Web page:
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Analyzing the election's impact on ag

FARGO, N.D. — Redder, bluer, and a more challenging environment for production agriculture.

That's how Jim Wiesemeyer, Pro Farmer Washington analyst, assesses the result of the November elections. Wiesemeyer spoke Nov. 27 at the annual Northern Ag Expo in Fargo on "Washington Volatility to Continue: Updates on Economy, Farm Policy, Energy and Trade."

"Red states got redder, blue states got bluer," Wiesemeyer said. "The urban/rural divide is increasing. In the future, it's going to be harder to pass farm bills. The more urbanites and suburbanites you get — many of them now don't like production agriculture. You'll get some (farm bill) amendments that will get surprising support against production agriculture."

Red states are ones that generally vote Republican. Blue states are ones that generally vote Democrat.

The U.S. farm bill, updated every five years, is the centerpiece of federal food and agricultural policy.

President Donald Trump's involvement in the fall elections was a major factor, Wiesemeyer said.

"It allowed Democrats to win control of the House. But it also helped Republicans to expand their majority" in the Senate, he said.

As a result of the election, elected Republicans are "more Trumpian," Wiesemeyer said, noting that Trump attracted a great deal of support in the 2016 presidential campaign from voters who felt that "neither political party was listening to them. That's Trump, in spades."

Democrats, in turn, "are more liberal after losses by moderates in their party to such a degree that they're going to have an intra-party fight over what Democrats should stand for," he said.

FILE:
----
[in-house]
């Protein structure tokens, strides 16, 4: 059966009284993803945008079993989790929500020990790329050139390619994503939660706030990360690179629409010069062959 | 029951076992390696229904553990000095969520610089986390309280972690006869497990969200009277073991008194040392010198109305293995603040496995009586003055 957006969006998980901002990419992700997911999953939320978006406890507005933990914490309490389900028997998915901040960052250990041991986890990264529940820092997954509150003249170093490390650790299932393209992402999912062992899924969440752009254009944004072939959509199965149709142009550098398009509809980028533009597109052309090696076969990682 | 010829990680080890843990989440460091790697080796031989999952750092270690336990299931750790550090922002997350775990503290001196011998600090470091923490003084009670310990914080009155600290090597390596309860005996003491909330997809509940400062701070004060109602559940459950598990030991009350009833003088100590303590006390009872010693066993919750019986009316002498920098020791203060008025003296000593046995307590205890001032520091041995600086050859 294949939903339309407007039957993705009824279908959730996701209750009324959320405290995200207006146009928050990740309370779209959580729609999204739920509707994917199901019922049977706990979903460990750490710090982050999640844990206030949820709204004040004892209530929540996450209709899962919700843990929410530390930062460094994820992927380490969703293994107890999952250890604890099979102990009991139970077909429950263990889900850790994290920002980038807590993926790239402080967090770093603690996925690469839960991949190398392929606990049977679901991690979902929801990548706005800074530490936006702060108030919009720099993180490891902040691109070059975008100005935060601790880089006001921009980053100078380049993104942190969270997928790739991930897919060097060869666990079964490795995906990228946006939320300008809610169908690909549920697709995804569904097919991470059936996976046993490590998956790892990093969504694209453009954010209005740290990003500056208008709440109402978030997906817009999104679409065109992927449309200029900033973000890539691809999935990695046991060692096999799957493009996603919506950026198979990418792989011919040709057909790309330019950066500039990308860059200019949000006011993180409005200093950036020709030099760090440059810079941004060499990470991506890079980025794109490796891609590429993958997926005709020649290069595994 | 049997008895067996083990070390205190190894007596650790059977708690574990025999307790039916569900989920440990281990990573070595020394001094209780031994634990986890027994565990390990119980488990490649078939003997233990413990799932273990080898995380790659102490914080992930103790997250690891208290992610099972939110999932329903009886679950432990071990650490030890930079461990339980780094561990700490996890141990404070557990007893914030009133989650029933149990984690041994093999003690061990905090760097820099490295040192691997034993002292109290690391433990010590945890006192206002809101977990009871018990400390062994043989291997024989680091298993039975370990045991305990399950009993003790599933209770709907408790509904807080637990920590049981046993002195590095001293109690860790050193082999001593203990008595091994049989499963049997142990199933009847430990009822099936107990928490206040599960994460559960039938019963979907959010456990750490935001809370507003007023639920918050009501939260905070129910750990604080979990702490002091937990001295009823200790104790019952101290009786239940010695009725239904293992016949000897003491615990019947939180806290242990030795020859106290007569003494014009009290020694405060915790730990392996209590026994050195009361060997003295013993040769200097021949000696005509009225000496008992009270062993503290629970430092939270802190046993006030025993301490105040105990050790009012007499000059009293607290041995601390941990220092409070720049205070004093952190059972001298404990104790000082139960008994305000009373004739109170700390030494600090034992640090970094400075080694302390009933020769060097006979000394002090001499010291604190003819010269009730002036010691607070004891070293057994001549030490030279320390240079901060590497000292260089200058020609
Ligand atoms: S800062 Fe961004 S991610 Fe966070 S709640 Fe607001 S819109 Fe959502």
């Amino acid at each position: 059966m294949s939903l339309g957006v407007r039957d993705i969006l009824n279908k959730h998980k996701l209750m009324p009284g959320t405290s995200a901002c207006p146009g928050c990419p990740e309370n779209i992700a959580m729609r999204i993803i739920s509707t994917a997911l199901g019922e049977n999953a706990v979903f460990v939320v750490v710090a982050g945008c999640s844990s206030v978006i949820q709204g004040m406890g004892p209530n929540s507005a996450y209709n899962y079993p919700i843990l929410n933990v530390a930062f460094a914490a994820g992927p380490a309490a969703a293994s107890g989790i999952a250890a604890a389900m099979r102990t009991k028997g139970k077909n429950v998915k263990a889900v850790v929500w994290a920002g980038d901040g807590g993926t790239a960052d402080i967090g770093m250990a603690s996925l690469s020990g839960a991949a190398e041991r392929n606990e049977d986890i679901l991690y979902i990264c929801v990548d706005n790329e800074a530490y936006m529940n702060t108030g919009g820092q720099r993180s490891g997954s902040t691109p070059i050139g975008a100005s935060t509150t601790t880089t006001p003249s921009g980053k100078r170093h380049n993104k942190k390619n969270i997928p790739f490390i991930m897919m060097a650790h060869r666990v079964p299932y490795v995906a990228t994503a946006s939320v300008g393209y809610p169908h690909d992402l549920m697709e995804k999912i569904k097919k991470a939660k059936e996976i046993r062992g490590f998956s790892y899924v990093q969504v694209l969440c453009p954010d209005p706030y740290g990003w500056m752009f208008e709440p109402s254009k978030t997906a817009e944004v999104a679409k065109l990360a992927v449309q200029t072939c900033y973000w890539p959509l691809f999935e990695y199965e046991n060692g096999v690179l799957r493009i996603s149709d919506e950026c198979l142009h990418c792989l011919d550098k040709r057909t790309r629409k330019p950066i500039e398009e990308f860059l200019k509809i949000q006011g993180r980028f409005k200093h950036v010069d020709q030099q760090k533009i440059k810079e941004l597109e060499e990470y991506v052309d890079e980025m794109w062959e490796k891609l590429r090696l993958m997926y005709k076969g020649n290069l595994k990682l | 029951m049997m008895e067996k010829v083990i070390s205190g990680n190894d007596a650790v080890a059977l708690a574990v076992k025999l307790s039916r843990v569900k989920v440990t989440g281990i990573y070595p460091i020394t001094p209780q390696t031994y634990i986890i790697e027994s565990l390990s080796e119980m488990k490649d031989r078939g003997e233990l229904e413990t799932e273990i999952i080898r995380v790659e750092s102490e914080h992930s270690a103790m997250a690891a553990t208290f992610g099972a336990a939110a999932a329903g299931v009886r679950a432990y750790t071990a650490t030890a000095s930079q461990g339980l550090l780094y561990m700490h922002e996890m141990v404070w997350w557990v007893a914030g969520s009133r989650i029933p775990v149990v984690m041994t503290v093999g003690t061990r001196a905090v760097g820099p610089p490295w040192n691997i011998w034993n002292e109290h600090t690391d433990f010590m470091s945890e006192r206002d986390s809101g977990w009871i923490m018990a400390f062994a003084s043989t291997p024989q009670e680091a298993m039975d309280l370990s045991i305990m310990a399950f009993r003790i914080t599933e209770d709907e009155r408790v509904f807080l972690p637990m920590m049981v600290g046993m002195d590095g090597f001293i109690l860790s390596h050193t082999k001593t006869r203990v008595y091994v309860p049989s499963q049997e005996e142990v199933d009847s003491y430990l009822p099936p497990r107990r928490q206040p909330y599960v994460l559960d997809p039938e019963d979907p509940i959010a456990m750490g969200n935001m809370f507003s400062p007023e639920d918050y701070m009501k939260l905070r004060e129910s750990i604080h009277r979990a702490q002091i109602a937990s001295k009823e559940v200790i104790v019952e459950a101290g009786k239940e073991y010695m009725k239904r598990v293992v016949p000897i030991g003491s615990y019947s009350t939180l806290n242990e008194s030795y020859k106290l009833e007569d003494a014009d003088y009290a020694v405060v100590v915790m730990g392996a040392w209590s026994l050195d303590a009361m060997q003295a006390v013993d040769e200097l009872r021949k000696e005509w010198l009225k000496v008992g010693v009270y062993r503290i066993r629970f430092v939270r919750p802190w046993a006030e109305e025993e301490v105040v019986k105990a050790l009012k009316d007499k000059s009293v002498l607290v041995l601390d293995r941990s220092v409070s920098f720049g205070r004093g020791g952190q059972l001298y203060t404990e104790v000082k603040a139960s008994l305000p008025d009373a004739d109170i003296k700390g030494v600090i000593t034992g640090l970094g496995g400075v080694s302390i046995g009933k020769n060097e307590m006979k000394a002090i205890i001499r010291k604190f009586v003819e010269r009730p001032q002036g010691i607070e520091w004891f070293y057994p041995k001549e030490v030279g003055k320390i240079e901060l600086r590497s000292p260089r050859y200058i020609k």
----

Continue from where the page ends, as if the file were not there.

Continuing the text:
Democrats in the U.S. House "are moving to the left, so that tells me that something close to gridlock (will occur) in Washington. Which some people say is not a bad development," Wiesemeyer said.

As for the next presidential election, "I think Trump wants to run for re-election," he said.

Wiesemeyer doesn't have "the foggiest idea" who the Democrats will select to run against Trump, but thinks the candidate could be "a fresh face that the so-called experts haven't even talked about much."

Here are Wiesemeyer's observations on three area elected officials who represent many of the people who attended the Northern Ag Expo.

Sen. John Hoeven, R-N.D.: A good bet to eventually become chairman of the Senate Agriculture Committee, a post currently held by Sen. Pat Roberts, R-Kan. Hoeven now serves as chairman of the Senate Ag Appropriations Subcommittee, "an important position."

Sen. Heidi Heitkamp, D-N.D., who was defeated for re-election by Rep. Kevin Cramer, R-N.D.: "I think she did a good job. I think (the backing of) Trump definitely helped Cramer."

Rep. Collin Peterson, D-Minn., who will head the U.S. House Ag Committee now that Democrats have regained control of the House: "He only won by six (percentage) points," a relatively small margin of victory for the popular incumbent. "So I think that's a signal for the future in that very conservative big district." Wiesemeyer also said that Peterson, whose district includes the nation's top sugar beet-producing area, "carries the ball for (U.S.) sugar policy. When you want a guy in the fox hole, he's your guy."

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